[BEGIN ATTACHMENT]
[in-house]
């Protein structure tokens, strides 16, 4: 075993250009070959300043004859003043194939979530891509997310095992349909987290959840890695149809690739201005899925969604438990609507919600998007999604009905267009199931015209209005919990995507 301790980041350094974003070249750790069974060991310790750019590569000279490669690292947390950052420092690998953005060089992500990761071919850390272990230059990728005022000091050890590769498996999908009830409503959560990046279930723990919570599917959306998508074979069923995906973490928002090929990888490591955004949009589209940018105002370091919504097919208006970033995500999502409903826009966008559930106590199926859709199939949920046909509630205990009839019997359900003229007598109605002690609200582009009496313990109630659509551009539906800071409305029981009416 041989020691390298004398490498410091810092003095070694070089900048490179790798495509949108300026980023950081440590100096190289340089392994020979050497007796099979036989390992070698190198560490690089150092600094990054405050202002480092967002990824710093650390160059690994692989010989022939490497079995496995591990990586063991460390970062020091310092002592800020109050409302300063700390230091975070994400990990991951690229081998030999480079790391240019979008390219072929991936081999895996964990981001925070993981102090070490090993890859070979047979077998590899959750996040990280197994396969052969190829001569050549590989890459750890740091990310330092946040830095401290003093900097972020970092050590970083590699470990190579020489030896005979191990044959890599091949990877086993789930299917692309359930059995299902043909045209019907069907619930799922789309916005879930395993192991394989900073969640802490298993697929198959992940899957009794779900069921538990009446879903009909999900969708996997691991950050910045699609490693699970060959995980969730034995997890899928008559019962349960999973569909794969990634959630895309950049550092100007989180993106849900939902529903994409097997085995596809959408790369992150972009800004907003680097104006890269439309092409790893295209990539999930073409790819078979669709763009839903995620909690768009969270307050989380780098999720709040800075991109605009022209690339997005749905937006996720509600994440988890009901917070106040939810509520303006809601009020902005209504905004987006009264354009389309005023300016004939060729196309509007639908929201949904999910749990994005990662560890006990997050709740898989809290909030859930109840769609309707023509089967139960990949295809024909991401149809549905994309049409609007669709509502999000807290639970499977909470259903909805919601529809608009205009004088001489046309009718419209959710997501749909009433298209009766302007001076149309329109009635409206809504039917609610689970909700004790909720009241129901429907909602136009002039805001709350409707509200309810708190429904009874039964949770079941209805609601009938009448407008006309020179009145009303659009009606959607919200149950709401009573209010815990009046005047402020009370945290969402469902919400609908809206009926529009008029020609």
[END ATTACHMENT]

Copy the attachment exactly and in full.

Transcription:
[in-house]
């Protein structure tokens, strides 16, 4: 075993250009070959300043004859003043194939979530891509997310095992349909987290959840890695149809690739201005899925969604438990609507919600998007999604009905267009199931015209209005919990995507 301790980041350094974003070249750790069974060991310790750019590569000279490669690292947390950052420092690998953005060089992500990761071919850390272990230059990728005022000091050890590769498996999908009830409503959560990046279930723990919570599917959306998508074979069923995906973490928002090929990888490591955004949009589209940018105002370091919504097919208006970033995500999502409903826009966008559930106590199926859709199939949920046909509630205990009839019997359900003229007598109605002690609200582009009496313990109630659509551009539906800071409305029981009416 041989020691390298004398490498410091810092003095070694070089900048490179790798495509949108300026980023950081440590100096190289340089392994020979050497007796099979036989390992070698190198560490690089150092600094990054405050202002480092967002990824710093650390160059690994692989010989022939490497079995496995591990990586063991460390970062020091310092002592800020109050409302300063700390230091975070994400990990991951690229081998030999480079790391240019979008390219072929991936081999895996964990981001925070993981102090070490090993890859070979047979077998590899959750996040990280197994396969052969190829001569050549590989890459750890740091990310330092946040830095401290003093900097972020970092050590970083590699470990190579020489030896005979191990044959890599091949990877086993789930299917692309359930059995299902043909045209019907069907619930799922789309916005879930395993192991394989900073969640802490298993697929198959992940899957009794779900069921538990009446879903009909999900969708996997691991950050910045699609490693699970060959995980969730034995997890899928008559019962349960999973569909794969990634959630895309950049550092100007989180993106849900939902529903994409097997085995596809959408790369992150972009800004907003680097104006890269439309092409790893295209990539999930073409790819078979669709763009839903995620909690768009969270307050989380780098999720709040800075991109605009022209690339997005749905937006996720509600994440988890009901917070106040939810509520303006809601009020902005209504905004987006009264354009389309005023300016004939060729196309509007639908929201949904999910749990994005990662560890006990997050709740898989809290909030859930109840769609309707023509089967139960990949295809024909991401149809549905994309049409609007669709509502999000807290639970499977909470259903909805919601529809608009205009004088001489046309009718419209959710997501749909009433298209009766302007001076149309329109009635409206809504039917609610689970909700004790909720009241129901429907909602136009002039805001709350409707509200309810708190429904009874039964949770079941209805609601009938009448407008006309020179009145009303659009009606959607919200149950709401009573209010815990009046005047402020009370945290969402469902919400609908809206009926529009008029020609």